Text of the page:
Patient Services
Care & Tips
Patient Library
Patients Speak
Frequently Asked Questions
Your Special Day
Patient Forms
Map & Directions



Here are examples of several of types of procedures that we perform. A brief description accompanies each before and after photo.


Case 1
This is a very typical case of old amalgam fillings. They are already cracked and have leaking fractures going toward the inner part of the tooth. Please note the unaestethic appearance of the three pieces.




Old amalgam fillings have already been removed, and two layers of adhesive have been set into the cavity. Then we set the composite bonded to enamel and reshaped it in order to have a natural dental anatomy. Compare the new look of these pieces. This procedure only took one appointment.


Go to top





Case 2
Once again, we have several old amalgam fillings, but in this case, we are going to use inlay and onlay porcelain crowns. These fillings are made by a highly skilled lab technician. The difference between the need for inlays and onlays depends on the amount of missing tooth structure. Onlay crowns are set in wider cavities in which we need to rebuild and protect cuspids.




In this case, we decided to use onlay porcelain crowns in the two pieces on the patient’s left side and inlay porcelain in the three pieces on the patient’s right side. Please note how perfectly the color blends and how the edge of the crown becomes invisible.


Go to top






Case 3
In this case, there is a gap between the top central teeth. The patient's left tooth has a lateral wall broken, and the right tooth has a fracture on the incisal edge. The best choice to resolve these issues was two porcelain laminate veneers.




Please note how porcelain veneers match and blend with the collar (the portion near the gum) of each tooth.


Go to top






Case 4
This patient had a recent car accident and broke two lower frontal teeth, central and lateral. Both fractures affected the pulp (the vital part within the tooth). For this reason, a root canal treatment was needed first.





After the root canal treatment, we attached two porcelain pins inside each root canal. Porcelain pins were used for their high compatibility with porcelain crowns, ensuring a natural translucency.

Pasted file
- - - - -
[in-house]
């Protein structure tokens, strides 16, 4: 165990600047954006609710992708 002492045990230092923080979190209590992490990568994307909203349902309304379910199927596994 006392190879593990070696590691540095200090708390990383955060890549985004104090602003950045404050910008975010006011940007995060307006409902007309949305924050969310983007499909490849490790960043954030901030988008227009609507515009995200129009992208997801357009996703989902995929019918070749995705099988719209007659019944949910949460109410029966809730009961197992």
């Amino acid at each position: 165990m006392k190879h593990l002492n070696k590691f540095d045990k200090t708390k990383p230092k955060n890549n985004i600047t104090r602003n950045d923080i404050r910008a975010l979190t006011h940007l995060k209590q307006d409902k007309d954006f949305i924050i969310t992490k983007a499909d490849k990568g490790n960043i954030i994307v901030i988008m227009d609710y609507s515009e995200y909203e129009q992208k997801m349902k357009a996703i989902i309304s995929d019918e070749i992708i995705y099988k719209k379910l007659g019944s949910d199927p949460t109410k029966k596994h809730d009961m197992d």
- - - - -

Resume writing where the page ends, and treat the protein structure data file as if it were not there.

Impressions were taken and sent to the lab for the creation of the custom crowns. During the next appointment with the patient, we cemented the two porcelain crowns. Maximum aesthetics were needed due to the highly visible location of the affected teeth.


Go to top






Case 5
Patient came to our office with only six dental pieces in the upper maxilla. The pieces were covered with completely worn down metal-acrylic crowns, which evidently and desperately needed to be changed. No posterior (rear) teeth existed.

In the lower maxilla, the situation was no better — a lot of missing teeth and the remaining ones were in bad shape. As you can see, there was a closed bite occlusion, also called an "overbite", meaning that the upper teeth completely covered the lower teeth when the patient bit down.




Another view of the existing damage can be seen in this photo, with metal all over and deep red swollen gums.




No extraction was performed. Instead we decided to preserve every piece. After root canal treatments were done, we reinforced the remaining tooth structure, installing special screws into the root canal of the tooth. Then full crowns were cemented, 6 in the upper and 5 in the lower maxilla. Removable bridges provided 8 teeth in the upper maxilla and 7 in the lower. Instead of metal clamps for the removable bridges, we chose precision clips so that the patient's smile would be clean and beautiful. No metal would be shown. The only clamp we let remain was in the lower left (in the rear), which would not be evident to others.

Please note how the new occlusion allows the patient to bite with better function and more comfort. Aesthetic improvement was also achieved. This photo was taken 8 years after the work was done, so you can see how durable these treatments actually are.


Go to top